Sunday, March 20, 2011

On this first day of spring

Chickadee in spring trees

A bird the color of the tree and trees
The grays and browns and bits of black
As though the tree itself had chirped
Let loose a bit of itself to hop
about and discover flight








I saw a chickadee this morning in some still bare trees and was captivated by its marvelous spirit.  I wrote these lines I'm sharing now.

Sunday, March 6, 2011

Beat it Back with Beauty

by Jaye Freyer


Beat it back with Beauty
Be an architect of something brighter
In the choice between being the singer
Of the song and the song ~ be the singer
Lift the fragile greens from the water
Let the beetle rest a moment on your finger 
With each breath you take give life a chance
Be a bridge, a harbinger



First Spring Flowers in Garth Woods yesterday March 5th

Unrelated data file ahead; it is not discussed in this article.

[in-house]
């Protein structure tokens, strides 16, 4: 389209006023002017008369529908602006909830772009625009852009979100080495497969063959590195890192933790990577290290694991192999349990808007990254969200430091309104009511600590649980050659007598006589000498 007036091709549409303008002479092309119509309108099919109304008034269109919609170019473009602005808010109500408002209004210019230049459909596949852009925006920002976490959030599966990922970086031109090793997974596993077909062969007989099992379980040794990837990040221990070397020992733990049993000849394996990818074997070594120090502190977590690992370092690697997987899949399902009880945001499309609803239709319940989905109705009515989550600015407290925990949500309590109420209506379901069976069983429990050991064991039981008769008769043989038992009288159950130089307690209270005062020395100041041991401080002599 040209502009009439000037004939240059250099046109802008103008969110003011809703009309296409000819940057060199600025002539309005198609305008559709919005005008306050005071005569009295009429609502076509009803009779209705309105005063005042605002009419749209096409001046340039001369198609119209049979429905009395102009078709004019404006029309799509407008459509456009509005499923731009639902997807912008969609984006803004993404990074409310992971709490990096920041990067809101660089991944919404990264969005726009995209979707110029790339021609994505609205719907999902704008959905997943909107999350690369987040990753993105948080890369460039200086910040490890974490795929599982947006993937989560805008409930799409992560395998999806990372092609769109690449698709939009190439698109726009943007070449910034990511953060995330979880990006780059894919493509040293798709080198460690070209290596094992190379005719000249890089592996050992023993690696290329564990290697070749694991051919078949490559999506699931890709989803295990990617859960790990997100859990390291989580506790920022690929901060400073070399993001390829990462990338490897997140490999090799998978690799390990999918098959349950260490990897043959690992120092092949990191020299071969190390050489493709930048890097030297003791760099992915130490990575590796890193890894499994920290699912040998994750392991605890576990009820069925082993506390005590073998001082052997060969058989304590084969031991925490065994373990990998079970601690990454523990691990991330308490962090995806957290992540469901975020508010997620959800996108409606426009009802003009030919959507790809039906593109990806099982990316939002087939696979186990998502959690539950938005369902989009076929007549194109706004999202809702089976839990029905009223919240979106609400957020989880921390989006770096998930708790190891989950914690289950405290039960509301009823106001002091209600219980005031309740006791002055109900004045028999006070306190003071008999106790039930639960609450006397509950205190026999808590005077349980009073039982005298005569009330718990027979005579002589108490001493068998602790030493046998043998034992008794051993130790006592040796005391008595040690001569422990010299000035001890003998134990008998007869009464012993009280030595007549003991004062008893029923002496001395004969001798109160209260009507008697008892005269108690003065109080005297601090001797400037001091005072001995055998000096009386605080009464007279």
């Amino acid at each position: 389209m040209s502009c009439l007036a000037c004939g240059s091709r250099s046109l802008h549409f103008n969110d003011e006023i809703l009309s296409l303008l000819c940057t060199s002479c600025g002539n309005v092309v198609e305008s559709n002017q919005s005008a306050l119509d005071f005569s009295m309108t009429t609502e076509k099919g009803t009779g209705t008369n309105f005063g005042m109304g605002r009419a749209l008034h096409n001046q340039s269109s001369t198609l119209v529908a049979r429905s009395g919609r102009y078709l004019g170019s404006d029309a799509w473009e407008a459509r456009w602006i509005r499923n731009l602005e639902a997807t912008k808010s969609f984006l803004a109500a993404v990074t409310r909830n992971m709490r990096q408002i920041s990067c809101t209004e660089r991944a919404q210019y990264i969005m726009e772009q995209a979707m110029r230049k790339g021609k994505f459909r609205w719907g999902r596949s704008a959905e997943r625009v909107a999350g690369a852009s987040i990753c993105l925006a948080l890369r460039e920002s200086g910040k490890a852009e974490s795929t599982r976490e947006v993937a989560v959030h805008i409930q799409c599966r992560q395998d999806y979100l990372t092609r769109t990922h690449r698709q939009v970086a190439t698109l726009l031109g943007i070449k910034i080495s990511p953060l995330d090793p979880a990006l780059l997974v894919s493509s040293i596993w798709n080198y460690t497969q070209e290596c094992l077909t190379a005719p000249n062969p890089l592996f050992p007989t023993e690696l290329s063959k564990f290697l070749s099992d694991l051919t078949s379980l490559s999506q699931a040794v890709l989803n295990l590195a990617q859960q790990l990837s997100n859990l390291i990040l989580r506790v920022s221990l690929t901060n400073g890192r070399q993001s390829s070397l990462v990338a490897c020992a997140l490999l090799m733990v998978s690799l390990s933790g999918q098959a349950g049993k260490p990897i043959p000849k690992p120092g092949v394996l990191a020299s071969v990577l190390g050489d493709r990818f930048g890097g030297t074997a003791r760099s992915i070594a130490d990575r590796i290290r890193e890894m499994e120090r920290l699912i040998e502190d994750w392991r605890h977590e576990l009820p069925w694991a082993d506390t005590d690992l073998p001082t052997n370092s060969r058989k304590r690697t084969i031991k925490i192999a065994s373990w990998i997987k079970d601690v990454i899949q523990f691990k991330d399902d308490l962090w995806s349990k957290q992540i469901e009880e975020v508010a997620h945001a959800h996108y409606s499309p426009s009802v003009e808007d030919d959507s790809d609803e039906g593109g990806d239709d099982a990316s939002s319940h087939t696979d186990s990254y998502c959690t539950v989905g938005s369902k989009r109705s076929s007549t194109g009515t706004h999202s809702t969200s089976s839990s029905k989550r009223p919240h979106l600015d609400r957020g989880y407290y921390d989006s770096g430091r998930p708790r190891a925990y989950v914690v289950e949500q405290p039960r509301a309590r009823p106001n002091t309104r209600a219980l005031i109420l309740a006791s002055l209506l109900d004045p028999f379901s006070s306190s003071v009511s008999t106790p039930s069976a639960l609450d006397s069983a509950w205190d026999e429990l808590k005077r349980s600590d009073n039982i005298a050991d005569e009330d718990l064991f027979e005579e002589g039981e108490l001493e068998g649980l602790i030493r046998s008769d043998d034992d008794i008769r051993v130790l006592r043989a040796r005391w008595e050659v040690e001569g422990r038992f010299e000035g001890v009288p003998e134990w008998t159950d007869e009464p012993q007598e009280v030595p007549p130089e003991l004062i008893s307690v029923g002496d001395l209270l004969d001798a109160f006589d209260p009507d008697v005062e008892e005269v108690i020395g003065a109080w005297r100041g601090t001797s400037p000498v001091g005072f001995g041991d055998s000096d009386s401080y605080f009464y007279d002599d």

Margaret asks for a poem to brighten a rainy day.  Not sure this will do it but I wrote it on a rainy day when I was also reacting to the intense negativity that was saturating the day to day world.  In a moment of equally intense naivete I thought if we could each just turn the negative to a positive, instead of throwing stones use them to build bridges or shelters, lend our shoulder to a solution - a year later these eight lines still echo with a bit of brightness for me, so perhaps they will for you too.


Friday, March 4, 2011

Lost and Found

by Wislawa Szymborska
from her book Could Have (1972)


I lost a few goddesses while moving south to north
and also some gods while moving east to west.
I let several stars go out for good, they can't be traced.
An island or two sunk on me, they're lost at sea.
I'm not even sure exactly where I left my claws,
who's got my fur coat, who's living in my shell.
My siblings died the day I left for dry land